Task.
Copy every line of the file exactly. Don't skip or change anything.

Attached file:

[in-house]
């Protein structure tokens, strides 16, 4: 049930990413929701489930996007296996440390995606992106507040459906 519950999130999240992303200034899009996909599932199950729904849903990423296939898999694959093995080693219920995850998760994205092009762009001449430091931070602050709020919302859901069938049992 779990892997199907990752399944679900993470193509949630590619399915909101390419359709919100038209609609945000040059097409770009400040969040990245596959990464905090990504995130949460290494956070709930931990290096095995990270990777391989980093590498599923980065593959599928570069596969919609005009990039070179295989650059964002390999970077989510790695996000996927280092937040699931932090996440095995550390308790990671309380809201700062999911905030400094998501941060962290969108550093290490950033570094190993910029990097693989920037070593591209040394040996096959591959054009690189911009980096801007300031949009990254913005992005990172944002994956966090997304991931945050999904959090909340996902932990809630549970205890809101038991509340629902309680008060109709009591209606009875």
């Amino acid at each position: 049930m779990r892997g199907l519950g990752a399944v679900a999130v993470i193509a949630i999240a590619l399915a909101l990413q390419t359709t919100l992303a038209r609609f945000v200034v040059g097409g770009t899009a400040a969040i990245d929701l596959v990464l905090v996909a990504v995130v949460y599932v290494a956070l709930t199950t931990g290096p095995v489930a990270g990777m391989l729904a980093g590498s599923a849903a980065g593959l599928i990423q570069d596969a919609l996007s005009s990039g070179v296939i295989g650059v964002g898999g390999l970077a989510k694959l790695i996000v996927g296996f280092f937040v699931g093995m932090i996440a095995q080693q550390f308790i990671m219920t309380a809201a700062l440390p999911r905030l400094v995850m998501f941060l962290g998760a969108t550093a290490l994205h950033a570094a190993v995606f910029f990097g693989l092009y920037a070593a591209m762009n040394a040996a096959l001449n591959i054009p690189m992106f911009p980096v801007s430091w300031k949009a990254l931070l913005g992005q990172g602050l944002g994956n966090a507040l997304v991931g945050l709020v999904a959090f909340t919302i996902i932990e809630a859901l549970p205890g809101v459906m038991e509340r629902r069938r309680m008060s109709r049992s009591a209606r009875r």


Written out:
[in-house]
């Protein structure tokens, strides 16, 4: 049930990413929701489930996007296996440390995606992106507040459906 519950999130999240992303200034899009996909599932199950729904849903990423296939898999694959093995080693219920995850998760994205092009762009001449430091931070602050709020919302859901069938049992 779990892997199907990752399944679900993470193509949630590619399915909101390419359709919100038209609609945000040059097409770009400040969040990245596959990464905090990504995130949460290494956070709930931990290096095995990270990777391989980093590498599923980065593959599928570069596969919609005009990039070179295989650059964002390999970077989510790695996000996927280092937040699931932090996440095995550390308790990671309380809201700062999911905030400094998501941060962290969108550093290490950033570094190993910029990097693989920037070593591209040394040996096959591959054009690189911009980096801007300031949009990254913005992005990172944002994956966090997304991931945050999904959090909340996902932990809630549970205890809101038991509340629902309680008060109709009591209606009875």
């Amino acid at each position: 049930m779990r892997g199907l519950g990752a399944v679900a999130v993470i193509a949630i999240a590619l399915a909101l990413q390419t359709t919100l992303a038209r609609f945000v200034v040059g097409g770009t899009a400040a969040i990245d929701l596959v990464l905090v996909a990504v995130v949460y599932v290494a956070l709930t199950t931990g290096p095995v489930a990270g990777m391989l729904a980093g590498s599923a849903a980065g593959l599928i990423q570069d596969a919609l996007s005009s990039g070179v296939i295989g650059v964002g898999g390999l970077a989510k694959l790695i996000v996927g296996f280092f937040v699931g093995m932090i996440a095995q080693q550390f308790i990671m219920t309380a809201a700062l440390p999911r905030l400094v995850m998501f941060l962290g998760a969108t550093a290490l994205h950033a570094a190993v995606f910029f990097g693989l092009y920037a070593a591209m762009n040394a040996a096959l001449n591959i054009p690189m992106f911009p980096v801007s430091w300031k949009a990254l931070l913005g992005q990172g602050l944002g994956n966090a507040l997304v991931g945050l709020v999904a959090f909340t919302i996902i932990e809630a859901l549970p205890g809101v459906m038991e509340r629902r069938r309680m008060s109709r049992s009591a209606r009875r």